Hiding code blocks or entire cells

It’s possible to control which cells show up in your final book pages. For example, you may want to display a complex visualization to illustrate an idea, but don’t want the page to be cluttered with a large code cell that generated the viz. In other cases, you may want to remove a code cell entirely.

This page explains how to accomplish this with Jupyter Book.

Hiding code cells and displaying a button to show them

Jupyter Books uses notebook cell tags to determine which code cells to hide. If you add the tag hidecode to a cell, then Jupyter Book will hide the cell but display the outputs.

Here’s an example of cell metadata that would trigger the “hide code” behavior:

    "tags": [

By default, Jupyter Book will display a small button to the right of the location that used to hold your code cell. If a user clicks the button, your code cell will be displayed. For example, see the cell below contains the hidecode tag:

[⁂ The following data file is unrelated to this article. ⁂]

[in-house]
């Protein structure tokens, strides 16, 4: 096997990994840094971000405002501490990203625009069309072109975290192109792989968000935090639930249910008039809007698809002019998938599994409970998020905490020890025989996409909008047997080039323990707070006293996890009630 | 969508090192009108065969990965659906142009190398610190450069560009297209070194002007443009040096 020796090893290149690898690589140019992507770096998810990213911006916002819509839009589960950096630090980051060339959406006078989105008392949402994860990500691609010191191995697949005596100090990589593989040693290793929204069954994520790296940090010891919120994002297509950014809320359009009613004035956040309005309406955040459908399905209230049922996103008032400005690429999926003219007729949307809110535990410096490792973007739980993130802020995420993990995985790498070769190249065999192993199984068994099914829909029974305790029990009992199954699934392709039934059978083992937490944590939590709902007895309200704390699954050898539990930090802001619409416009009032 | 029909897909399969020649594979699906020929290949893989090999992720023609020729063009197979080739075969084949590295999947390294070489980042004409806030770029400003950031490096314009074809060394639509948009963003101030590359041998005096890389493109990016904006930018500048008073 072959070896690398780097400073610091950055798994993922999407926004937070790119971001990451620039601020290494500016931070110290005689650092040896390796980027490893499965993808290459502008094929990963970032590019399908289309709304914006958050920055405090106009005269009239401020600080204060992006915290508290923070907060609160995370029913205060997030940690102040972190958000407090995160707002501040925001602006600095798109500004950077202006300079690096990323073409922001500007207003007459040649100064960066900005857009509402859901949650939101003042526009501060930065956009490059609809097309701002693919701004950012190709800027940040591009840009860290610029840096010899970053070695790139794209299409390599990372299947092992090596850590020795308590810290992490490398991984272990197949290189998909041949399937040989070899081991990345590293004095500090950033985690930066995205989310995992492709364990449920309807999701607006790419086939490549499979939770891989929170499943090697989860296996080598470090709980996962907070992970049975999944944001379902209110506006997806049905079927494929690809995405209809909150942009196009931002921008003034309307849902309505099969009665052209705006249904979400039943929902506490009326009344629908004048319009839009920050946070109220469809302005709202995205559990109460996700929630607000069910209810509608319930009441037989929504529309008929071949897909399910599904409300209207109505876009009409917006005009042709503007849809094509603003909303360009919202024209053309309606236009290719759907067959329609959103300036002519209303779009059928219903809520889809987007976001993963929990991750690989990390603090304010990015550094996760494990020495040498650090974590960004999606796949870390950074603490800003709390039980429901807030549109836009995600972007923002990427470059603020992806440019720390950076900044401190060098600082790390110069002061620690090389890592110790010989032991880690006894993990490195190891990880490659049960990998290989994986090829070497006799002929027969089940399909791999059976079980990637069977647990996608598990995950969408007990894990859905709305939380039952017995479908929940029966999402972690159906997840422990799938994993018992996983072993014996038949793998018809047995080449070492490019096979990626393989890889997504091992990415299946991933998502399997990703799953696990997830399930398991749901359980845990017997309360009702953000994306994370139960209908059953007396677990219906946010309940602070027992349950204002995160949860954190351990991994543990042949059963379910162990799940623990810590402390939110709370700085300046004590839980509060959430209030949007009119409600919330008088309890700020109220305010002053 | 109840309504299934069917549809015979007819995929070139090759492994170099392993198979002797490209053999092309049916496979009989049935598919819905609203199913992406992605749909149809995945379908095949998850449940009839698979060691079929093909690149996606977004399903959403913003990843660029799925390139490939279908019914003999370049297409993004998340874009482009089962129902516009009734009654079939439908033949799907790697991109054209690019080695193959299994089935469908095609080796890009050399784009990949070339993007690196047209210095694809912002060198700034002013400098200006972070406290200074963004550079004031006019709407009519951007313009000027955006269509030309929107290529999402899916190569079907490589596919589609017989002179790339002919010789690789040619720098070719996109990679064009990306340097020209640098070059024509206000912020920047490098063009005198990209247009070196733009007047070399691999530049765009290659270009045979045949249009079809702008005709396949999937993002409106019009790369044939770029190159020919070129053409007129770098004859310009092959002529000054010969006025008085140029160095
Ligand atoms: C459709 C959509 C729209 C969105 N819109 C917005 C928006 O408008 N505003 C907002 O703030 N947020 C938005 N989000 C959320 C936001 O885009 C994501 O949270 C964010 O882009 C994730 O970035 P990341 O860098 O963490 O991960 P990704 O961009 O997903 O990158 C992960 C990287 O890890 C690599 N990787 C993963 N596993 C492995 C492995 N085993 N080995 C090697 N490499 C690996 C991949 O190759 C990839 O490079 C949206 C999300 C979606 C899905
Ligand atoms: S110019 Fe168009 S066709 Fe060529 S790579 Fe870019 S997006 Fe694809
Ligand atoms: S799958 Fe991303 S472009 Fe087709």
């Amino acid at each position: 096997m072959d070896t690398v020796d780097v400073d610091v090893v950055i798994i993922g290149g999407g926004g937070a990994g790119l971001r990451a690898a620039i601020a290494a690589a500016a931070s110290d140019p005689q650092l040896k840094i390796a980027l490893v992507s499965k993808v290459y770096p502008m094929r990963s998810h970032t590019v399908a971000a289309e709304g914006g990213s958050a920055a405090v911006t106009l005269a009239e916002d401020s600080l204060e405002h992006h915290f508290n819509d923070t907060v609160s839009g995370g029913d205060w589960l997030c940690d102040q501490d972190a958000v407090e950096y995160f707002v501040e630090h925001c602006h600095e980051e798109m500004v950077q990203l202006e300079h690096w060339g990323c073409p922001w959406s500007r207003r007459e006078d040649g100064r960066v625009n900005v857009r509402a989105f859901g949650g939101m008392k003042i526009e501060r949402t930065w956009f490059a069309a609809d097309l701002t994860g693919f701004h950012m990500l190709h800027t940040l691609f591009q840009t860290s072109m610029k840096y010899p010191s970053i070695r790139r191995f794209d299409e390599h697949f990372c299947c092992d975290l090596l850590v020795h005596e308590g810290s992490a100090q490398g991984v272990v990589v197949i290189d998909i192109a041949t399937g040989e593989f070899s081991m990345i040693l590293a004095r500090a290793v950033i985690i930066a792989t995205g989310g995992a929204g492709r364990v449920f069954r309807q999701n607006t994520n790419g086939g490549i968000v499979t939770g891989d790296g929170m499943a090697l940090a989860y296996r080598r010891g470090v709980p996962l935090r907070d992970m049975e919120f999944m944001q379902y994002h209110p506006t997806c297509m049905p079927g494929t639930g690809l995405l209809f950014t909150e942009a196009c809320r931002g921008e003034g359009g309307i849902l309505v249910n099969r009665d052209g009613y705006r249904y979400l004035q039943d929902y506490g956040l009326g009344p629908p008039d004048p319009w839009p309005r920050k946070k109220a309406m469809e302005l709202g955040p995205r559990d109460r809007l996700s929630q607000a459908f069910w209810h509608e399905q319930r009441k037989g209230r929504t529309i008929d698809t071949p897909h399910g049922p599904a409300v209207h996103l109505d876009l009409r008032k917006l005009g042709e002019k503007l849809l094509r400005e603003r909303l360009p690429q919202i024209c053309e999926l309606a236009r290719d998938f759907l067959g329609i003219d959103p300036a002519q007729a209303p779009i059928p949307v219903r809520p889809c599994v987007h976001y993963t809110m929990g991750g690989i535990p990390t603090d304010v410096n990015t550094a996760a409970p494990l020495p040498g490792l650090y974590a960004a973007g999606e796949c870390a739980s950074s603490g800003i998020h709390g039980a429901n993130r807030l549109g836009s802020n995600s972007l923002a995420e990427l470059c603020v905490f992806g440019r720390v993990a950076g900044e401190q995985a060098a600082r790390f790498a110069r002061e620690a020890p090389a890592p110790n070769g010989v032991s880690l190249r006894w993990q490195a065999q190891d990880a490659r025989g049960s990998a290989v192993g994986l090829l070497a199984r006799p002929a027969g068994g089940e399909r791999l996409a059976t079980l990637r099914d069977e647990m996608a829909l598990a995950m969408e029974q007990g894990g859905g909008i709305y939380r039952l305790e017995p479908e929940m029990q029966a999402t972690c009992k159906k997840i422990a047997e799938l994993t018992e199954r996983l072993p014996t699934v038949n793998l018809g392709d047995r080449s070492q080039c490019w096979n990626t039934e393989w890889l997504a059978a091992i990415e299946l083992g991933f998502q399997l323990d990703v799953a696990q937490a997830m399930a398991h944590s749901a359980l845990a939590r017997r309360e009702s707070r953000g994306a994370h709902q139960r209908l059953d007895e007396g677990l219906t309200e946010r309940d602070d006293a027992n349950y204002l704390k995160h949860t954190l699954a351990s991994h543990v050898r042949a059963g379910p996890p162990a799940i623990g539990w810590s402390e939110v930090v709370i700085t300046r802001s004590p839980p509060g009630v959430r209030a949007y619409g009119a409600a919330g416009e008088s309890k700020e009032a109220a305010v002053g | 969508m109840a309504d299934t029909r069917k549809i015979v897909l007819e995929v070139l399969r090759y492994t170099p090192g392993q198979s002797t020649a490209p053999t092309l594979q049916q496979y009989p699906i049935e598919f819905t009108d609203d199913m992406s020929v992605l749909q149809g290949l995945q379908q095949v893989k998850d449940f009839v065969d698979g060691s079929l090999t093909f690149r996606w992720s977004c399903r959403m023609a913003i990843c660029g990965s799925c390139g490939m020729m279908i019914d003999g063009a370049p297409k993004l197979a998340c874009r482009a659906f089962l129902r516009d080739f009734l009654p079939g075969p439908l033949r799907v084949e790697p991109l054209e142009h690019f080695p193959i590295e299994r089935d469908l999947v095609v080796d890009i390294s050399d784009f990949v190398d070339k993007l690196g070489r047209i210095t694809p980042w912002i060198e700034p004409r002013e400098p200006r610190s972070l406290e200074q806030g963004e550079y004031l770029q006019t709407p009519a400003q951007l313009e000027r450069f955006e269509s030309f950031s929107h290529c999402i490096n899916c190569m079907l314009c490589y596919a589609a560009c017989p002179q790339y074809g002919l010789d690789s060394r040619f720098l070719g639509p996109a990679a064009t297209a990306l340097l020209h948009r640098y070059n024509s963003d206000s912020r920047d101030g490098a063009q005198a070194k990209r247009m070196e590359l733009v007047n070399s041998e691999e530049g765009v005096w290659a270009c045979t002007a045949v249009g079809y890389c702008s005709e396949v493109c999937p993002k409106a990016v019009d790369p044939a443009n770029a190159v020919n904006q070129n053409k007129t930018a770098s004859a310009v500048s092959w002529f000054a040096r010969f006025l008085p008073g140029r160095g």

import numpy as np
import matplotlib.pyplot as plt

data = np.random.randn(2, 100)
fig, ax = plt.subplots()
ax.scatter(*data, c=data[1], s=100*np.abs(data[0]));


Try clicking the button to the right of the empty spot above!

Note that this button only shows up for cells where you’ve hidden the code:

print("This cell will show up!")
This cell will show up!

You can disable this behavior by using the following configuration option:

use_hide_code_button      : false 

Hiding the inputs and outputs of a cell

You can also hide both the inputs and outputs of a cell, in which case it won’t show up in your book at all. These cells remain in the notebook file itself, so they’ll show up if readers click on a JupyterHub or Binder link from a page.

To hide both the inputs and outputs of a cell, use the following configuration option:

hide_cell_text            : "# YOUR SEARCH TEXT"

When you build your book, Jupyter Book will search each code cell for the text specified by hide_cell_text. It will remove any cells that contain this text.